For example, there’s the fact that it’s actually pretty boring, most of the time. Right? It is. Well, sometimes, at least.

So, who wears an armband doesn’t really matter in the grand scheme of things. The leader in the locker room is still the leader. The captaincy is just a symbol, and one that wouldn’t be diminished by just letting Will Johnson wear it during game days that Jack isn’t playing in, of course. Just generally not wasting time doing something when nothing needed doing.

Will Johnson, I assume, didn’t get the captaincy because his name was drawn out of hat. He’s the guy that Porter sees as being the leader of the squad, which has, it’s worth pointing out, changed greatly from the one that Jack Jewsbury had built a long relationship with. This is, as much as it’s still a dream life for most fans, just another workforce, clocking in every day, doing their jobs and undergoing regular public evaluation. That, as well a coaching change, would naturally give the group a different chemistry, and if Will’s the man to lead Timbers 2.0 into game one, then he wears the armband. Easy.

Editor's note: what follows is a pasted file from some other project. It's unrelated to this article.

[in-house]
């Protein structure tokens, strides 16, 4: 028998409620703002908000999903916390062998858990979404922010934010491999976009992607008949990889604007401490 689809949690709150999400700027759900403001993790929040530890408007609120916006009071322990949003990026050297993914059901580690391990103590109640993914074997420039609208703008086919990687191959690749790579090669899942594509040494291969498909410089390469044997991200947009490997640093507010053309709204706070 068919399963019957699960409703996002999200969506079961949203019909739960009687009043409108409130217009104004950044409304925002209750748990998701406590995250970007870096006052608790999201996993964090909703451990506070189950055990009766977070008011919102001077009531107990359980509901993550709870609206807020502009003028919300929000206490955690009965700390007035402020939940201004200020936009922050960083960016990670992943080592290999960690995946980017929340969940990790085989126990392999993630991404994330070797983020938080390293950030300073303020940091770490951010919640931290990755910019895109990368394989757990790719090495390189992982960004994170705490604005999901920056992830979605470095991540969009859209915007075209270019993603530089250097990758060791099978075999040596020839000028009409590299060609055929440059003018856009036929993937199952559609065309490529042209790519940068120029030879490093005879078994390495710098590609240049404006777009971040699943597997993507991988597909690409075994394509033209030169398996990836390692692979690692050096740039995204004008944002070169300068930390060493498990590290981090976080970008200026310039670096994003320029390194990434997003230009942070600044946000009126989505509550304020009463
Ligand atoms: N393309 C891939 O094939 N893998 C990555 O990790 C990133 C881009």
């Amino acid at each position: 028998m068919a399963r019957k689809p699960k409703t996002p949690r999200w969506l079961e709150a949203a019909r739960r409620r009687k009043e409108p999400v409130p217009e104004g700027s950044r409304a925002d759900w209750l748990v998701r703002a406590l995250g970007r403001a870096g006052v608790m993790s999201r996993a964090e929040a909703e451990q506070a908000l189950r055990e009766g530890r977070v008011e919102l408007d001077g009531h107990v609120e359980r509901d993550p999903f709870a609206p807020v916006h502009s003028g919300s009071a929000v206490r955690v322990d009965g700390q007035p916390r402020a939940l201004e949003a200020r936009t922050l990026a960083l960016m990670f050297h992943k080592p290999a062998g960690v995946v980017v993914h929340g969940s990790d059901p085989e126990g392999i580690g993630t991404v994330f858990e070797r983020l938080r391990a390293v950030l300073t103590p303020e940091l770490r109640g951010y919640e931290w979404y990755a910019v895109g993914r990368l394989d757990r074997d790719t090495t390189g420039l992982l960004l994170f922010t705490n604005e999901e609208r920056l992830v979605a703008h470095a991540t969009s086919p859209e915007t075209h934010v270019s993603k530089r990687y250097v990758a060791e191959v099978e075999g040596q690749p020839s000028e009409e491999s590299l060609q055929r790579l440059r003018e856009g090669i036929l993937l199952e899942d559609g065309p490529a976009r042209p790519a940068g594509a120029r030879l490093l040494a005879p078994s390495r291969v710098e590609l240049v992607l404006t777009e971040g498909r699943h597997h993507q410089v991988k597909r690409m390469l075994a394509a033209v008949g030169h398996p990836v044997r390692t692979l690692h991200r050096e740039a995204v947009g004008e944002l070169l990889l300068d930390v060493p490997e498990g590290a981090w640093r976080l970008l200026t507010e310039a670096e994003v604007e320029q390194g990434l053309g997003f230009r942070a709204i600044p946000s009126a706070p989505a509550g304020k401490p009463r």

But if Jack’s back, whenever that may be, then everyone lines up behind him. Doesn’t changed the routine, if it’s working, in the dressing room, so everyone’s listening to the same voice, and Jack adds a wealth of his own experience to the mix. Win, win?